At Rome they visited old Mr. Severn, and then went homeward by way of Verona, where Ruskin wrote an account of the Cavalli monuments for the Arundel society, and Venice, where he returned to the study of Carpaccio. At Rome he had been once more to the Sistine, and found that on earlier visits the ceiling and the Last Judgment had taken his attention too exclusively. Now that he could look away from Michelangelo he become conscious of the claims of Botticelli's frescoes, which represent, in the Florentine school, somewhat the same kind of interest that he had found in Carpaccio. He became enamoured of Botticelli's Zipporah, and resolved to study the master more closely. On reaching home he had to prepare "The Eagle's Nest" for publication; in the preface he gave special importance to Botticelli, and amplified it in lectures on early engraving, that Autumn;[27] in which I remember his quoting with appreciation the passage on the Venus Anadyomene from Pater's "Studies in the Renaissance" just published.

[Footnote 27: "Ariadne Florentina," delivered on Nov. 2, 9, 16, 23, 30, and Dec. 7, and repeated on the following Thursdays. Ruskin's first mention of Botticelli was in the course on Landscape, Lent Term, 1871.]

This sudden enthusiasm about an unknown painter amused the Oxford public: and it became a standing joke among the profane to ask who was Ruskin's last great man. It was in answer to that, and in expression of a truer understanding than most Oxford pupils attained, that Bourdillon of Worcester wrote on "the Ethereal Ruskin,"—that was Carlyle's name for him:—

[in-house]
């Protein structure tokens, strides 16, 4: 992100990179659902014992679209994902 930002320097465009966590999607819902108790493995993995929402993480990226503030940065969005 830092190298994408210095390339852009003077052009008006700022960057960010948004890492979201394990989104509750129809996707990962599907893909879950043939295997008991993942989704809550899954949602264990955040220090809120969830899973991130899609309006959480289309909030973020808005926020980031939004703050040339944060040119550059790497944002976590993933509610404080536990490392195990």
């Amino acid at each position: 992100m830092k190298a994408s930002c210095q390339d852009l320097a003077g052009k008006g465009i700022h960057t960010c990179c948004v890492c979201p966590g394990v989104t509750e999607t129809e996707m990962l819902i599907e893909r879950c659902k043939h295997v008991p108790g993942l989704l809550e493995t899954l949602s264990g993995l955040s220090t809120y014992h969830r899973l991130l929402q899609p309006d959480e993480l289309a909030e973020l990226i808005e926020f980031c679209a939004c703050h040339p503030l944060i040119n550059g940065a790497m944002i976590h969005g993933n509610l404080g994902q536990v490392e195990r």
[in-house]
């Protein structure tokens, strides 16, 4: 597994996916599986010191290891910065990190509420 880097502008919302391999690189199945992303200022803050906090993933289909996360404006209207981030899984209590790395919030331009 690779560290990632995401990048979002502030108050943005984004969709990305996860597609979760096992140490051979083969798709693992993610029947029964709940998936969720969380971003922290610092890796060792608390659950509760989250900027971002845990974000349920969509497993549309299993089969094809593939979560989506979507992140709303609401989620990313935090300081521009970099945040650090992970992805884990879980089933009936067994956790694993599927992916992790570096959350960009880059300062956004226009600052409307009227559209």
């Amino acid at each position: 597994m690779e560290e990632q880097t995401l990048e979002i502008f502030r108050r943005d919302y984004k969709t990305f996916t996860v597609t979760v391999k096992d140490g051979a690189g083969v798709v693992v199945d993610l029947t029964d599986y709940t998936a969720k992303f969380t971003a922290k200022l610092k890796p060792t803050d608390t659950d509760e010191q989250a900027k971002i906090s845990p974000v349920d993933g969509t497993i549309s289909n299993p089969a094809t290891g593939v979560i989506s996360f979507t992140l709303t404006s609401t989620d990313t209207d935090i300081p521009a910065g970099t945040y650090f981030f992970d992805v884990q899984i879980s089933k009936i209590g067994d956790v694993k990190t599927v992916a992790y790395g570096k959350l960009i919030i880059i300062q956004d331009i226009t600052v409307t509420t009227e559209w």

"To us this star or that seems bright, And oft some headlong meteor's flight Holds for awhile our raptured sight.

"But he discerns each noble star; The least is only the most far, Whose worlds, may be, the mightiest are."

The critical value of this course however, to a student of art-history, is impaired by his using as illustrations of Botticelli, and of the manner of engraving which he took for standard, certain plates which were erroneously attributed to the artist. "It is strange," he wrote in despair to Professor Norton, "that I hardly ever get anything stated without some grave mistake, however true in my main discourse." But in this case a fate stronger than he had taken him unawares. The circumstances do not extenuate the error of the Professor, but they explain the difficulties under which his work was done. The cloud that rested on his own life was the result of a strange and wholly unexpected tragedy in another's.

It was an open secret—his attachment to a lady, who had been his pupil, and was now generally understood to be his fiancee. She was far younger than he; but at fifty-three he was not an old man; and the friends who fully knew and understood the affair favoured his intentions and joined in the hope, and in auguries for the happiness for which he had been so long waiting. But now that it came to the point the lady finally decided that it was impossible. He was not at one with her in religious matters. He could speak lightly of her evangelical creed—it seemed he scoffed in "Fors" at her faith. She could not be unequally yoked with an unbeliever. To her, the alternative was plain; the choice was terrible: yet, having once seen her path, she turned resolutely away.[28]

[Footnote 28: In former editions the following sentence was added: "Three years after, as she lay dying, he begged to see her once more. She sent to ask whether he could yet say that he loved God better than he loved her; and when he said 'No,' her door was closed upon him for ever." The statement was suggested by information from Ruskin in later days. I must, however, have misrepresented the facts, as the lady's mother has left it in writing that no such incident occurred.]